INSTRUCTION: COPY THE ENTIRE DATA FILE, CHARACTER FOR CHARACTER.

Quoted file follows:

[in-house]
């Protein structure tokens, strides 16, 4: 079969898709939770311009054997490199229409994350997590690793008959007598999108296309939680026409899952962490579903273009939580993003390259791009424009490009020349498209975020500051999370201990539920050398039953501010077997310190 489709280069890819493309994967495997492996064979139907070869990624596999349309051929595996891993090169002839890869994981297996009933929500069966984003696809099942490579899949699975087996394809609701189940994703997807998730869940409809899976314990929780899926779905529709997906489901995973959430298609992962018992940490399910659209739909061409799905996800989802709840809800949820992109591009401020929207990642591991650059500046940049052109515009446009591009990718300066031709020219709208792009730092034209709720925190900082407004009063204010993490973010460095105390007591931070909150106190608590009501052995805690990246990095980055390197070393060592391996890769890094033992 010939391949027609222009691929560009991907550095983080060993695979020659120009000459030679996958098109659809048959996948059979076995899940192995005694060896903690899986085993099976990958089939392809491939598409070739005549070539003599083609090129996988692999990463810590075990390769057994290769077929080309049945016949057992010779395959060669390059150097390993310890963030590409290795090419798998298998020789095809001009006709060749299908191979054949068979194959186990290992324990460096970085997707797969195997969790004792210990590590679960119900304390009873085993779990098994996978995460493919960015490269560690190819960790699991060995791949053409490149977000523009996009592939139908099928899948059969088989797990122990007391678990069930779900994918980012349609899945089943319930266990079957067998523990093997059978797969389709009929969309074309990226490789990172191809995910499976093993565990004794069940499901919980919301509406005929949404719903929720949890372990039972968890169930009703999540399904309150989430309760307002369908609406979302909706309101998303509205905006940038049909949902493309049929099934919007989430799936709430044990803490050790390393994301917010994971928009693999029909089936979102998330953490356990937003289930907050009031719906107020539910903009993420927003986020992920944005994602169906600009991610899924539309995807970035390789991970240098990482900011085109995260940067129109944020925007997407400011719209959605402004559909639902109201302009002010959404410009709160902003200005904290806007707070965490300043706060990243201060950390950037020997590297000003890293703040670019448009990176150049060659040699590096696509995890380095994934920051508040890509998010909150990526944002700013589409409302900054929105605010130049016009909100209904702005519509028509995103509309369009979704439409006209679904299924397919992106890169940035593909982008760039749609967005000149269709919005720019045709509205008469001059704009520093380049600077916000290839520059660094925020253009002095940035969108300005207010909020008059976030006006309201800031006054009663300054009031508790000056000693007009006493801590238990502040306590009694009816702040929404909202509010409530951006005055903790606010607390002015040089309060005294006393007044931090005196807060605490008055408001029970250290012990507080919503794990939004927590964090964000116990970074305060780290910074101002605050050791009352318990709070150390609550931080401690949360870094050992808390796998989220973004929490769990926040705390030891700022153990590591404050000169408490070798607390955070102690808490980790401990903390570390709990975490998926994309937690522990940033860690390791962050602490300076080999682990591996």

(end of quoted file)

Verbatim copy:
[in-house]
């Protein structure tokens, strides 16, 4: 079969898709939770311009054997490199229409994350997590690793008959007598999108296309939680026409899952962490579903273009939580993003390259791009424009490009020349498209975020500051999370201990539920050398039953501010077997310190 489709280069890819493309994967495997492996064979139907070869990624596999349309051929595996891993090169002839890869994981297996009933929500069966984003696809099942490579899949699975087996394809609701189940994703997807998730869940409809899976314990929780899926779905529709997906489901995973959430298609992962018992940490399910659209739909061409799905996800989802709840809800949820992109591009401020929207990642591991650059500046940049052109515009446009591009990718300066031709020219709208792009730092034209709720925190900082407004009063204010993490973010460095105390007591931070909150106190608590009501052995805690990246990095980055390197070393060592391996890769890094033992 010939391949027609222009691929560009991907550095983080060993695979020659120009000459030679996958098109659809048959996948059979076995899940192995005694060896903690899986085993099976990958089939392809491939598409070739005549070539003599083609090129996988692999990463810590075990390769057994290769077929080309049945016949057992010779395959060669390059150097390993310890963030590409290795090419798998298998020789095809001009006709060749299908191979054949068979194959186990290992324990460096970085997707797969195997969790004792210990590590679960119900304390009873085993779990098994996978995460493919960015490269560690190819960790699991060995791949053409490149977000523009996009592939139908099928899948059969088989797990122990007391678990069930779900994918980012349609899945089943319930266990079957067998523990093997059978797969389709009929969309074309990226490789990172191809995910499976093993565990004794069940499901919980919301509406005929949404719903929720949890372990039972968890169930009703999540399904309150989430309760307002369908609406979302909706309101998303509205905006940038049909949902493309049929099934919007989430799936709430044990803490050790390393994301917010994971928009693999029909089936979102998330953490356990937003289930907050009031719906107020539910903009993420927003986020992920944005994602169906600009991610899924539309995807970035390789991970240098990482900011085109995260940067129109944020925007997407400011719209959605402004559909639902109201302009002010959404410009709160902003200005904290806007707070965490300043706060990243201060950390950037020997590297000003890293703040670019448009990176150049060659040699590096696509995890380095994934920051508040890509998010909150990526944002700013589409409302900054929105605010130049016009909100209904702005519509028509995103509309369009979704439409006209679904299924397919992106890169940035593909982008760039749609967005000149269709919005720019045709509205008469001059704009520093380049600077916000290839520059660094925020253009002095940035969108300005207010909020008059976030006006309201800031006054009663300054009031508790000056000693007009006493801590238990502040306590009694009816702040929404909202509010409530951006005055903790606010607390002015040089309060005294006393007044931090005196807060605490008055408001029970250290012990507080919503794990939004927590964090964000116990970074305060780290910074101002605050050791009352318990709070150390609550931080401690949360870094050992808390796998989220973004929490769990926040705390030891700022153990590591404050000169408490070798607390955070102690808490980790401990903390570390709990975490998926994309937690522990940033860690390791962050602490300076080999682990591996």